NWChem (website) is a widely used open-source computational chemistry software package, written primarily in Fortran. It supports scalable parallel implementations of atomic orbital and plane-wave density-function theory, many-body methods from Moller-Plesset perturbation theory to coupled-cluster with quadruple excitations, and a number of methods for computing multiscale methods and molecular and macroscropic properties. It is used on computers from Apple M1 laptops to the largest supercomputers, supporting multicore CPUs and GPUs with OpenMP and other programming models. NWChem uses MPI for parallelism, usually hidden by the Global Arrays programming model, which uses one-sided communication to support a data-centric abstraction of multidimensional arrays across shared and distributed memory protocols. NWChem was created by Pacific Northwest National Laboratory in the 1990s, and has been under continuous development by a team based on national laboratories, universities, and industry for 25 years. NWChem has been cited thousands of times and was a finalist for the Gordon Bell Prize in 2009.
More info to come.
The ICON (ICOsahedral Nonhydrostatic) earth system model is a unified next-generation global numerical weather prediction and climate modelling system. It consists of an atmosphere and an ocean component. The system of equations is solved in a grid point space on a geodesic icosahedral grid, which allows a quasi-isotropic horizontal resolution on the sphere as well as the restriction to regional domains. The primary cells of the grid are triangles resulting from a Delaunay triangulation which in turn allows C-grid type discretization and straight forward local refinement in selected areas. ICON contains parameterization packages for scales from ~100km for long term coupled climate simulations to ~1km for cloud (atm.) or eddy (ocean) resolving regional simulations. ICON has proven to have high scalability while running on the largest German and European HPC machines.
The ICON model has been introduced into DWD's (German Weather Service) operational forecast system in January 2015 and is used in several national and international climate research projects targeting high resolution simulations. • ESIWACE (EU project) • CLICCS (German project) • Monsoon 2.0 (German-Chinese Collaboration) • HD(CP)2 (German project)
More info to come.
Xcompact3d is a Fortran-based framework of high-order finite-difference flow solvers dedicated to the study of turbulent flows. Dedicated to Direct and Large Eddy Simulations (DNS/LES) for which the largest turbulent scales are simulated, it can combine the versatility of industrial codes with the accuracy of spectral codes. Its user-friendliness, simplicity, versatility, accuracy, scalability, portability and efficiency makes it an attractive tool for the Computational Fluid Dynamics community.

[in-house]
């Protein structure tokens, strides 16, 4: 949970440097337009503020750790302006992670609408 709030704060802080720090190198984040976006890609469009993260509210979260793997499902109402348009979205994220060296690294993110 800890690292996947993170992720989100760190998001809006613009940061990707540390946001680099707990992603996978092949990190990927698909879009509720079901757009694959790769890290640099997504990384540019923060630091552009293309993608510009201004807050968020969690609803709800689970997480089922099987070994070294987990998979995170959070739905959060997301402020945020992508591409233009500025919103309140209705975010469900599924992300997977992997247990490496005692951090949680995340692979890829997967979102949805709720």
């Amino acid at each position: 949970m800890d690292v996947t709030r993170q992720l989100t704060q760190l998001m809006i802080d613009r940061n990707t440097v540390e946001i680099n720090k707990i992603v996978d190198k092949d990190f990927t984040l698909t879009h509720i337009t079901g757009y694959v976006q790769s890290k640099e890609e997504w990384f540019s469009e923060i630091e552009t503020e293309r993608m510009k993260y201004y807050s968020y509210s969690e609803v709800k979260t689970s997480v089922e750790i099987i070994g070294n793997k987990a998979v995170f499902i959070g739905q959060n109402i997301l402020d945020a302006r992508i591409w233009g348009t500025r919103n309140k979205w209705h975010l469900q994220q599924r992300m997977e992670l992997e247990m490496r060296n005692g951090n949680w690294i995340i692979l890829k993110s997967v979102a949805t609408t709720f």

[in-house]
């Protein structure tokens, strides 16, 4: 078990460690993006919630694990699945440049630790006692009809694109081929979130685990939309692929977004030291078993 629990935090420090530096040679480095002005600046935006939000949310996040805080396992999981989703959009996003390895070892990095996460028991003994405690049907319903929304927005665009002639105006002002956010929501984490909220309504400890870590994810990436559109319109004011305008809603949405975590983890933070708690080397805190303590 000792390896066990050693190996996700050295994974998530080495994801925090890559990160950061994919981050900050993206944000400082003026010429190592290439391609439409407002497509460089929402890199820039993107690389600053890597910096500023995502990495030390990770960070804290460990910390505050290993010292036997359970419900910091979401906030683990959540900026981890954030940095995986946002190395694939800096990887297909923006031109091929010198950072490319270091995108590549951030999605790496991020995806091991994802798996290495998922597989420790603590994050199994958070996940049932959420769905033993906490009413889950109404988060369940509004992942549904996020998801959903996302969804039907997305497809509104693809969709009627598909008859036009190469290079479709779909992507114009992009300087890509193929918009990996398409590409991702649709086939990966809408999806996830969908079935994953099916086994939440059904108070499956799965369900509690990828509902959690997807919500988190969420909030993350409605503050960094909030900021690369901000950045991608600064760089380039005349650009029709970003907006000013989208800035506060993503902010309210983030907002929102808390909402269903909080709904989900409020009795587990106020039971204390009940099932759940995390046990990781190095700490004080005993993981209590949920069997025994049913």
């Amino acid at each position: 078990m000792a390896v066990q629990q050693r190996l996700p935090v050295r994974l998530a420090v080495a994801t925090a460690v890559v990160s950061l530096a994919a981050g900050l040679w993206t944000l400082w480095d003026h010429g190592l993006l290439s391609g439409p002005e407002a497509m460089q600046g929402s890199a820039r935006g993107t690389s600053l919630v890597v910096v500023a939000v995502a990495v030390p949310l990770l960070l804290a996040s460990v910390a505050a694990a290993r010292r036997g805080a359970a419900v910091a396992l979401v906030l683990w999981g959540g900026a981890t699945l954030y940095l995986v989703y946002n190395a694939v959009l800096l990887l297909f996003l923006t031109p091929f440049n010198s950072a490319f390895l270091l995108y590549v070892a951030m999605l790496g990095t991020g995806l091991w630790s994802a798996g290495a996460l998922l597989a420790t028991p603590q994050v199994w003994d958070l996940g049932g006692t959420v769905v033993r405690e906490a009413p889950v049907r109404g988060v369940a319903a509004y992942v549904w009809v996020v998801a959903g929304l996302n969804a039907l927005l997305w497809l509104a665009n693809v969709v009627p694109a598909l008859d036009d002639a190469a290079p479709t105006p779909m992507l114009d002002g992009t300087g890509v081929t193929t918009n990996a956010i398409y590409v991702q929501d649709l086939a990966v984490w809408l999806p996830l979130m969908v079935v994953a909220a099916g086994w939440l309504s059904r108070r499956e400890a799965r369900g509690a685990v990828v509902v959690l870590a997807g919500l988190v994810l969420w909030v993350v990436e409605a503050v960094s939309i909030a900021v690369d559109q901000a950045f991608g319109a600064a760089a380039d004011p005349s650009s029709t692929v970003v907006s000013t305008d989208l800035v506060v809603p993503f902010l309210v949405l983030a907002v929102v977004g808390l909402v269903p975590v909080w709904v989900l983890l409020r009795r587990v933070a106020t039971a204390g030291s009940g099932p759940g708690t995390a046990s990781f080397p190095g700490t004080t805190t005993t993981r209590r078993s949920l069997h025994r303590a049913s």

XCompact3d is currently able to solve the incompressible and low-Mach number variable density Navier-Stokes equations using sixth-order compact finite-difference schemes with a spectral-like accuracy on a monobloc Cartesian mesh. It was initially designed in France in the mid-90's for serial processors and later converted to HPC systems. It can now be used efficiently on hundreds of thousands CPU cores to investigate turbulence and heat transfer problems thanks to the open-source library 2DECOMP&FFT (a Fortran-based 2D pencil decomposition framework to support building large-scale parallel applications on distributed memory systems using MPI; the library has a Fast Fourier Transform module).
When dealing with incompressible flows, the fractional step method used to advance the simulation in time requires to solve a Poisson equation. This equation is fully solved in spectral space via the use of relevant 3D Fast Fourier transforms (FFTs), allowing the use of any kind of boundary conditions for the velocity field. Using the concept of the modified wavenumber (to allow for operations in the spectral space to have the same accuracy as if they were performed in the physical space), the divergence free condition is ensured up to machine accuracy. The pressure field is staggered from the velocity field by half a mesh to avoid spurious oscillations created by the implicit finite-difference schemes. The modelling of a fixed or moving solid body inside the computational domain is performed with a customised Immersed Boundary Method. It is based on a direct forcing term in the Navier-Stokes equations to ensure a no-slip boundary condition at the wall of the solid body while imposing non-zero velocities inside the solid body to avoid discontinuities on the velocity field. This customised IBM, fully compatible with the 2D domain decomposition and with a possible mesh refinement at the wall, is based on a 1D expansion of the velocity field from fluid regions into solid regions using Lagrange polynomials or spline reconstructions. In order to reach high velocities in a context of LES, it is possible to customise the coefficients of the second derivative schemes (used for the viscous term) to add extra numerical dissipation in the simulation as a substitute of the missing dissipation from the small turbulent scales that are not resolved.
Xcompact3d is currently being used by many research groups worldwide to study gravity currents, wall-bounded turbulence, wake and jet flows, wind farms and active flow control solutions to mitigate turbulence.• Website: http://xcompact3d.com • Git: https://github.com/xcompact3d • Twitter: https://twitter.com/incompact3d • Publications: https://www.incompact3d.com/impact.html
More info to come.
More info to come.